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The clock on the mantel-shelf struck half-past four. The magistrate and Mademoiselle Marguerite could hear stealthy footsteps in the hall, and a rustling near the door. The servants were prowling round about the study, wondering what was the reason of this prolonged conference. "I must see how the clerk is progressing with the inventory." said the magistrate. "Excuse me if I absent myself for a moment; I will soon return." And so saying he rose and left the room.
But it was only a pretext. He really wished to conceal his emotion and regain his composure, for he had been deeply affected by the young girl's narrative. He also needed time for reflection, for the situation had become extremely complicated since Mademoiselle Marguerite had informed him of the existence of heirs--of those mysterious enemies who had poisoned the count's peace. These persons would, of course, require to know what had become of the millions deposited in the escritoire, and who would be held accountable for the missing treasure? Mademoiselle Marguerite, unquestionably. Such were the thoughts that flitted through the magistrate's mind as he listened to his clerk's report. Nor was this all; for having solicited Mademoiselle Marguerite's confidence, he must now advise her. And this was a matter of some difficulty.
However, when he returned to the study he was quite self-possessed and impassive again, and he was pleased to see that on her side the unfortunate girl had, to some extent, at least, recovered her wonted composure. "Let us now discuss the situation calmly," he began. "I shall convince you that your prospects are not so frightful as you imagine. But before speaking of the future, will you allow me to refer to the past?" The girl bowed her consent. "Let us first of all consider the subject of the missing millions. They were certainly in the escritoire when M. de Chalusse replaced the vial; but now they are not to be found, so that the count must have taken them away with him."
"That thought occurred to me also."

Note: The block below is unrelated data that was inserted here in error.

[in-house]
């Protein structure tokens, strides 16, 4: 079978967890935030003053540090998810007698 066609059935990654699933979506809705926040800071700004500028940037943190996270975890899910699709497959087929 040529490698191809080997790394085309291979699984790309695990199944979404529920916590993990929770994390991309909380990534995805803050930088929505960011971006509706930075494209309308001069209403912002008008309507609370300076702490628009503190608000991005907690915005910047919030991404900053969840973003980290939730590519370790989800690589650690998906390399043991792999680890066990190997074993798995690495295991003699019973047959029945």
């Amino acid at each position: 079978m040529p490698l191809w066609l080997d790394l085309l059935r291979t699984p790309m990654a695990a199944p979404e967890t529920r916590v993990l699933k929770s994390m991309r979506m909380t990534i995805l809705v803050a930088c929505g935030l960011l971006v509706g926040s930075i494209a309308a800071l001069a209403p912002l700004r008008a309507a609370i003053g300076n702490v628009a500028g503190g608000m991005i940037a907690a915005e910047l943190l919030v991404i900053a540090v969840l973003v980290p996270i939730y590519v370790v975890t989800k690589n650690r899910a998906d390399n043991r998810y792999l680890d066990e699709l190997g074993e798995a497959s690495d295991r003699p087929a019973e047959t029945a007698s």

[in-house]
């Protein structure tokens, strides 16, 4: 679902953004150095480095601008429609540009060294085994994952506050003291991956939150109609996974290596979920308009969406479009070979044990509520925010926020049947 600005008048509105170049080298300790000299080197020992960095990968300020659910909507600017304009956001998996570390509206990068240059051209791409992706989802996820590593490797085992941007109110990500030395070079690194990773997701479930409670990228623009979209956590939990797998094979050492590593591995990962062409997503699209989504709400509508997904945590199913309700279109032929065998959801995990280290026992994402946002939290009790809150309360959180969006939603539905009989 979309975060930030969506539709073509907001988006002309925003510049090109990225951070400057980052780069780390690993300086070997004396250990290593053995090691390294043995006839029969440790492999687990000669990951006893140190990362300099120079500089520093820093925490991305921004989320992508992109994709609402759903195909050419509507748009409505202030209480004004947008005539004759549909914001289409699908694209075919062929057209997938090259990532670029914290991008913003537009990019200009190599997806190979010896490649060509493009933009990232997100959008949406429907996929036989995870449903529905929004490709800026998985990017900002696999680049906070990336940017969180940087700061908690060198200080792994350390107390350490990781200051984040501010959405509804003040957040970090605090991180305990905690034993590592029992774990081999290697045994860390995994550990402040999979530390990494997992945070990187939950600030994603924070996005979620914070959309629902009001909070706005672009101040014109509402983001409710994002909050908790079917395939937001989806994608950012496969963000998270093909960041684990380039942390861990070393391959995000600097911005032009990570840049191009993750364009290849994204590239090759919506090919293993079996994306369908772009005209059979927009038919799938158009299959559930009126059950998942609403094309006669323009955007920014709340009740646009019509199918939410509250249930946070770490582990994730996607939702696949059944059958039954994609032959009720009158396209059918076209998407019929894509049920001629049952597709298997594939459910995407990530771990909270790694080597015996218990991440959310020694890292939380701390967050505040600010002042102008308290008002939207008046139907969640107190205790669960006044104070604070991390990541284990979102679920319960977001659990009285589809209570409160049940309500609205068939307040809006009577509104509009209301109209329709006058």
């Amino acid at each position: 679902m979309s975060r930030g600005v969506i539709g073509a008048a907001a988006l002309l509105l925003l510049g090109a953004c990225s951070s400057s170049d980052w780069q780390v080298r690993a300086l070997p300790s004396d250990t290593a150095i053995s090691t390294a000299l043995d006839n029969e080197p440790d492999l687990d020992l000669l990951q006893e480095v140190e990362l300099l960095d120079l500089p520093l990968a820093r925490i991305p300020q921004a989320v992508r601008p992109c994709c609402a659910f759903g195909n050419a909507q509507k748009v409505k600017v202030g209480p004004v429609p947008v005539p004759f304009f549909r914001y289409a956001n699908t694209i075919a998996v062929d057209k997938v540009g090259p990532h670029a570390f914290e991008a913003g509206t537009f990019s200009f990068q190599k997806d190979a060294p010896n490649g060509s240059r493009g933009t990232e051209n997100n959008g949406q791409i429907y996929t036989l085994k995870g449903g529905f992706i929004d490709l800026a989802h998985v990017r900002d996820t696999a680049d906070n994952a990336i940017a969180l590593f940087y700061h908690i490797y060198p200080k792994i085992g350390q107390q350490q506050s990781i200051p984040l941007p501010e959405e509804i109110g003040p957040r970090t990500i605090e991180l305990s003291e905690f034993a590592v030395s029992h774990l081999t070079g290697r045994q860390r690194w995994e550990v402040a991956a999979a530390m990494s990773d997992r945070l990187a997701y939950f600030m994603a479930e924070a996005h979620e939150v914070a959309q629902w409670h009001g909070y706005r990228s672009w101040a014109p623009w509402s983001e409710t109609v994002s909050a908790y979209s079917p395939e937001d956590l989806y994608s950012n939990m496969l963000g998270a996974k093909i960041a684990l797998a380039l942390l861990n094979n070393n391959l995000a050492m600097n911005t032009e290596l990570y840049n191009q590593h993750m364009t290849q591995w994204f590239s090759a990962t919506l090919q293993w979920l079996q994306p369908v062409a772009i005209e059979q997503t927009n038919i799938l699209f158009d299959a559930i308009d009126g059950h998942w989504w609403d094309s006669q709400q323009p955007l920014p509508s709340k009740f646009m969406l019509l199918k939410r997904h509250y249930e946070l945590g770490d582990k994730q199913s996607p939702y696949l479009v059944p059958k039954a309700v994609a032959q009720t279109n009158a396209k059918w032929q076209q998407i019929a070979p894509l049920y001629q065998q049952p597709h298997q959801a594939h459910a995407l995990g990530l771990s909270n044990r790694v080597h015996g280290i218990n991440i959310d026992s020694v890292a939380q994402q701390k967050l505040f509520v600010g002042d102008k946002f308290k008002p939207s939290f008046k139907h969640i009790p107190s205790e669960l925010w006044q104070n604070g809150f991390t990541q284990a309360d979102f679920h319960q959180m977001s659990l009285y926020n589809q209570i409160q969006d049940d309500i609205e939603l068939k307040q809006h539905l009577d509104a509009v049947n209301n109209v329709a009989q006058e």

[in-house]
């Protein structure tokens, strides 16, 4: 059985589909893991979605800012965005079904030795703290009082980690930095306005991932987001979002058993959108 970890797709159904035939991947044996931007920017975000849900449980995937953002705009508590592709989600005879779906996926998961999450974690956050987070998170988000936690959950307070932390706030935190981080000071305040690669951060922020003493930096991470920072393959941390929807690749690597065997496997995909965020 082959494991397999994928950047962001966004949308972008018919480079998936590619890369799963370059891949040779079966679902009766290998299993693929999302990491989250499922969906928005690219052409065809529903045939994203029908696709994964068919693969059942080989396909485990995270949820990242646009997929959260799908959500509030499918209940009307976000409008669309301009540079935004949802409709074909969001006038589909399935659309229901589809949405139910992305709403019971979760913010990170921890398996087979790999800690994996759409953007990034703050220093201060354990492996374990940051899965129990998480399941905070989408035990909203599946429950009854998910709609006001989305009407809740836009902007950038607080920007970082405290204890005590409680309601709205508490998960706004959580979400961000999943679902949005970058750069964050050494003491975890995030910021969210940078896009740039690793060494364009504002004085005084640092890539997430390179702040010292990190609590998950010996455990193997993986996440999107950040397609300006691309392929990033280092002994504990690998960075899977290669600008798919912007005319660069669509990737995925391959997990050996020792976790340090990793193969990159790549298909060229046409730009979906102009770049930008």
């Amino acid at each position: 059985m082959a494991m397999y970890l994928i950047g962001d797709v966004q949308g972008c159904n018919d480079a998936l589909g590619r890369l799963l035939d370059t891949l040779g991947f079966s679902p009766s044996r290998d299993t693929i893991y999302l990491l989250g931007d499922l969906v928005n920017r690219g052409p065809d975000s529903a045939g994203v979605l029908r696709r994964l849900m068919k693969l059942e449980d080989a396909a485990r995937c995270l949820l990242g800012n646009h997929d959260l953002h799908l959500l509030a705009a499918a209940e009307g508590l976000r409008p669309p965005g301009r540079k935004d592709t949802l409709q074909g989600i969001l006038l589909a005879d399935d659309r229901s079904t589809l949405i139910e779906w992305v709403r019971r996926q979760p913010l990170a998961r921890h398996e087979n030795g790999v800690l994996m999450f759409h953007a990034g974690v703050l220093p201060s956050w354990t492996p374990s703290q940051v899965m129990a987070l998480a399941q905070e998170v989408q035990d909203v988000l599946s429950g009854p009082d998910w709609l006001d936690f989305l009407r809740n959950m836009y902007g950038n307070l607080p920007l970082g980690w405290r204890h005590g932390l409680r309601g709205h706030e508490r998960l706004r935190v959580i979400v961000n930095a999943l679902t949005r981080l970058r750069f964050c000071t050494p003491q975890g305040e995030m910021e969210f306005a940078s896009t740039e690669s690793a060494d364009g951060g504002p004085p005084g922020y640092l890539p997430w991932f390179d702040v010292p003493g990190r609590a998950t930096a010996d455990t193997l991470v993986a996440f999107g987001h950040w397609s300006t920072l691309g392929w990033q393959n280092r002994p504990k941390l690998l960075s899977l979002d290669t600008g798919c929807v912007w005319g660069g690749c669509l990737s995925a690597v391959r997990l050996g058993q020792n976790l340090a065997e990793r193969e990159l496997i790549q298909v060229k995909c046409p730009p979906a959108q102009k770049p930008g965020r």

"Did the treasure form a large package?"
"Yes, it was large; but it could have been easily concealed under the cloak which M. de Chalusse wore."
"Very good! What was the time when he left the house?"
"About five o'clock."
"When was he brought back?"
"At about half-past six."
"Where did the cabman pick him up?"
"Near the church of Notre Dame de Lorette, so he told me."
"Do you know the driver's number?"
"Casimir asked him for it, I believe."
Had any one inquired the reason of this semi-official examination, the magistrate would have replied that Mademoiselle Marguerite's interests alone influenced him in the course he was taking. This was quite true; and yet, without being altogether conscious of the fact, he was also impelled by another motive. This affair interested, almost fascinated, him on account of its mysterious surroundings, and influenced by the desire for arriving at the truth which is inherent in every human heart, he was anxious to solve the riddle. After a few moments' thoughtful silence, he remarked: "So the point of departure in our investigation, if there is an investigation, will be this: M. de Chalusse left the house with two millions in his possession; and while he was absent, he either disposed of that enormous sum--or else it was stolen from him."
Mademoiselle Marguerite shuddered. "Oh! stolen," she faltered.
"Yes, my child--anything is possible. We must consider the situation in every possible light. But to continue. Where was M. de Chalusse going?"
"To the house of a gentleman who would, he thought, be able to furnish the address given in the letter he had torn up."
"What was this gentleman's name?"
The magistrate wrote the name down on his tablets, and then, resuming his examination, he said: "Now, in reference to this unfortunate letter which, in your opinion, was the cause of the count's death, what did it say?"
"I don't know, monsieur. It is true that I helped the count in collecting the fragments, but I did not read what was written on them."
"That is of little account. The main thing is to ascertain who wrote the letter. You told me that it could only have come from the sister who disappeared thirty years ago, or else from your mother."
"That was, and still is, my opinion."
The magistrate toyed with his ring; and a smile of satisfaction stole over his face. "Very well!" he exclaimed, "in less than five minutes I shall be able to tell you whether the letter was from your mother or not. My method is perfectly simple. I have only to compare the handwriting with that of the letters found in the escritoire."
Mademoiselle Marguerite sprang up, exclaiming: "What a happy idea!"
But without seeming to notice the girl's surprise, he added: "Where are the remnants of this letter which you and the count picked up in the garden?"